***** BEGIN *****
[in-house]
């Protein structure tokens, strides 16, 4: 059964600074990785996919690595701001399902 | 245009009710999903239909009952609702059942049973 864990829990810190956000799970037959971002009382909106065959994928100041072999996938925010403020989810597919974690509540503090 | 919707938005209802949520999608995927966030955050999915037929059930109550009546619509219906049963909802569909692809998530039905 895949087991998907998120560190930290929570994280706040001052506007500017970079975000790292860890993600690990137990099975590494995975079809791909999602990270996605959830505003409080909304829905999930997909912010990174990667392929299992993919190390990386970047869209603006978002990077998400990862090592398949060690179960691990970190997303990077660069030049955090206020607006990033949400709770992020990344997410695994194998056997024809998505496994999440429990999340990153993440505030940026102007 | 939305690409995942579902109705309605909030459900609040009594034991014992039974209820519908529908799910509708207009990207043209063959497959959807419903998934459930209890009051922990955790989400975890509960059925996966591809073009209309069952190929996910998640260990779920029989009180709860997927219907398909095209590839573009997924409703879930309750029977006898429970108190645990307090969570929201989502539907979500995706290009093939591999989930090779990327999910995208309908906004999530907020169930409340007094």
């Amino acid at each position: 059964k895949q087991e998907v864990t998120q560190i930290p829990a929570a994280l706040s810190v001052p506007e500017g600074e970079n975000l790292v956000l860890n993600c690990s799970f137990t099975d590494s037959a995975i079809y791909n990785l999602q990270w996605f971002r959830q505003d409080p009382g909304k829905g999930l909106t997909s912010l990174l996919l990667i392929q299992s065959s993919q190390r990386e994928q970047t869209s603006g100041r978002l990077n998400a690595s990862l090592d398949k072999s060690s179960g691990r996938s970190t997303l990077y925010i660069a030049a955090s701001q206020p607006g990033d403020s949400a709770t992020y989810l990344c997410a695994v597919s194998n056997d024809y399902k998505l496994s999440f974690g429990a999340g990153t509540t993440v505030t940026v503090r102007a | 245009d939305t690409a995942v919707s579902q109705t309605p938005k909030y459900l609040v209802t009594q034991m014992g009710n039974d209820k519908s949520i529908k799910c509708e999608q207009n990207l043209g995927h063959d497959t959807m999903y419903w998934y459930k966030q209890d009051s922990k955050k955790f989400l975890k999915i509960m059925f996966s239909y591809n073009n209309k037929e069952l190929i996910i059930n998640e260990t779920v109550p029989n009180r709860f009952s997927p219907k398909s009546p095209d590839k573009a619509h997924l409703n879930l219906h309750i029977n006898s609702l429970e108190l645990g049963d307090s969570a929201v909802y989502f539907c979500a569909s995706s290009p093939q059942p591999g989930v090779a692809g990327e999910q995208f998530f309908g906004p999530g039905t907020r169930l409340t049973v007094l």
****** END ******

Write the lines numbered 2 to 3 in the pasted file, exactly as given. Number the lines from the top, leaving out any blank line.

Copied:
């Protein structure tokens, strides 16, 4: 059964600074990785996919690595701001399902 | 245009009710999903239909009952609702059942049973 864990829990810190956000799970037959971002009382909106065959994928100041072999996938925010403020989810597919974690509540503090 | 919707938005209802949520999608995927966030955050999915037929059930109550009546619509219906049963909802569909692809998530039905 895949087991998907998120560190930290929570994280706040001052506007500017970079975000790292860890993600690990137990099975590494995975079809791909999602990270996605959830505003409080909304829905999930997909912010990174990667392929299992993919190390990386970047869209603006978002990077998400990862090592398949060690179960691990970190997303990077660069030049955090206020607006990033949400709770992020990344997410695994194998056997024809998505496994999440429990999340990153993440505030940026102007 | 939305690409995942579902109705309605909030459900609040009594034991014992039974209820519908529908799910509708207009990207043209063959497959959807419903998934459930209890009051922990955790989400975890509960059925996966591809073009209309069952190929996910998640260990779920029989009180709860997927219907398909095209590839573009997924409703879930309750029977006898429970108190645990307090969570929201989502539907979500995706290009093939591999989930090779990327999910995208309908906004999530907020169930409340007094």
């Amino acid at each position: 059964k895949q087991e998907v864990t998120q560190i930290p829990a929570a994280l706040s810190v001052p506007e500017g600074e970079n975000l790292v956000l860890n993600c690990s799970f137990t099975d590494s037959a995975i079809y791909n990785l999602q990270w996605f971002r959830q505003d409080p009382g909304k829905g999930l909106t997909s912010l990174l996919l990667i392929q299992s065959s993919q190390r990386e994928q970047t869209s603006g100041r978002l990077n998400a690595s990862l090592d398949k072999s060690s179960g691990r996938s970190t997303l990077y925010i660069a030049a955090s701001q206020p607006g990033d403020s949400a709770t992020y989810l990344c997410a695994v597919s194998n056997d024809y399902k998505l496994s999440f974690g429990a999340g990153t509540t993440v505030t940026v503090r102007a | 245009d939305t690409a995942v919707s579902q109705t309605p938005k909030y459900l609040v209802t009594q034991m014992g009710n039974d209820k519908s949520i529908k799910c509708e999608q207009n990207l043209g995927h063959d497959t959807m999903y419903w998934y459930k966030q209890d009051s922990k955050k955790f989400l975890k999915i509960m059925f996966s239909y591809n073009n209309k037929e069952l190929i996910i059930n998640e260990t779920v109550p029989n009180r709860f009952s997927p219907k398909s009546p095209d590839k573009a619509h997924l409703n879930l219906h309750i029977n006898s609702l429970e108190l645990g049963d307090s969570a929201v909802y989502f539907c979500a569909s995706s290009p093939q059942p591999g989930v090779a692809g990327e999910q995208f998530f309908g906004p999530g039905t907020r169930l409340t049973v007094l």